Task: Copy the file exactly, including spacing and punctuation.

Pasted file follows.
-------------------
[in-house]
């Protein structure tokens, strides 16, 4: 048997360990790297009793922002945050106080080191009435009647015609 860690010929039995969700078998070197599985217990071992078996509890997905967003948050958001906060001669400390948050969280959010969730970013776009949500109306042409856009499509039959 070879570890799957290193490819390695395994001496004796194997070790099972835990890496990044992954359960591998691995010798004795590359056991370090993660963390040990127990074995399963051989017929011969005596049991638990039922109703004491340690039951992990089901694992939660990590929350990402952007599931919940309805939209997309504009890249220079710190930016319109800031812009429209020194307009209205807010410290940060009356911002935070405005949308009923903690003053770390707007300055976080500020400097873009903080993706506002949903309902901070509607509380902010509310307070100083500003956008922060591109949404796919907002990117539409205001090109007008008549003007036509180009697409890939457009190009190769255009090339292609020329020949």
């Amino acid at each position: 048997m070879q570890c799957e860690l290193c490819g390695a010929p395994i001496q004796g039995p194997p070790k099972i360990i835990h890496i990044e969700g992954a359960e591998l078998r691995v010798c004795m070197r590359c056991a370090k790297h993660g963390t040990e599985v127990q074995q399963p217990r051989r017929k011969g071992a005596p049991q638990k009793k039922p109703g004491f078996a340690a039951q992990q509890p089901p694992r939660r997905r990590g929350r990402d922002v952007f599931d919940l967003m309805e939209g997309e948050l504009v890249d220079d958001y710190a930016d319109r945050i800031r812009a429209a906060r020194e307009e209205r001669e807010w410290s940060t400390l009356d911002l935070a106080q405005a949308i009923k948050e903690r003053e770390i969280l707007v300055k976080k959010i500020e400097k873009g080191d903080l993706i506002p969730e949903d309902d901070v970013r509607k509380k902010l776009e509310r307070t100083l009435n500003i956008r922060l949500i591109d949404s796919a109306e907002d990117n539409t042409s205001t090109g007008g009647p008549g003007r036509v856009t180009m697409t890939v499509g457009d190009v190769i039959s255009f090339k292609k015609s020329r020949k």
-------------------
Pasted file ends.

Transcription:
[in-house]
């Protein structure tokens, strides 16, 4: 048997360990790297009793922002945050106080080191009435009647015609 860690010929039995969700078998070197599985217990071992078996509890997905967003948050958001906060001669400390948050969280959010969730970013776009949500109306042409856009499509039959 070879570890799957290193490819390695395994001496004796194997070790099972835990890496990044992954359960591998691995010798004795590359056991370090993660963390040990127990074995399963051989017929011969005596049991638990039922109703004491340690039951992990089901694992939660990590929350990402952007599931919940309805939209997309504009890249220079710190930016319109800031812009429209020194307009209205807010410290940060009356911002935070405005949308009923903690003053770390707007300055976080500020400097873009903080993706506002949903309902901070509607509380902010509310307070100083500003956008922060591109949404796919907002990117539409205001090109007008008549003007036509180009697409890939457009190009190769255009090339292609020329020949």
């Amino acid at each position: 048997m070879q570890c799957e860690l290193c490819g390695a010929p395994i001496q004796g039995p194997p070790k099972i360990i835990h890496i990044e969700g992954a359960e591998l078998r691995v010798c004795m070197r590359c056991a370090k790297h993660g963390t040990e599985v127990q074995q399963p217990r051989r017929k011969g071992a005596p049991q638990k009793k039922p109703g004491f078996a340690a039951q992990q509890p089901p694992r939660r997905r990590g929350r990402d922002v952007f599931d919940l967003m309805e939209g997309e948050l504009v890249d220079d958001y710190a930016d319109r945050i800031r812009a429209a906060r020194e307009e209205r001669e807010w410290s940060t400390l009356d911002l935070a106080q405005a949308i009923k948050e903690r003053e770390i969280l707007v300055k976080k959010i500020e400097k873009g080191d903080l993706i506002p969730e949903d309902d901070v970013r509607k509380k902010l776009e509310r307070t100083l009435n500003i956008r922060l949500i591109d949404s796919a109306e907002d990117n539409t042409s205001t090109g007008g009647p008549g003007r036509v856009t180009m697409t890939v499509g457009d190009v190769i039959s255009f090339k292609k015609s020329r020949k």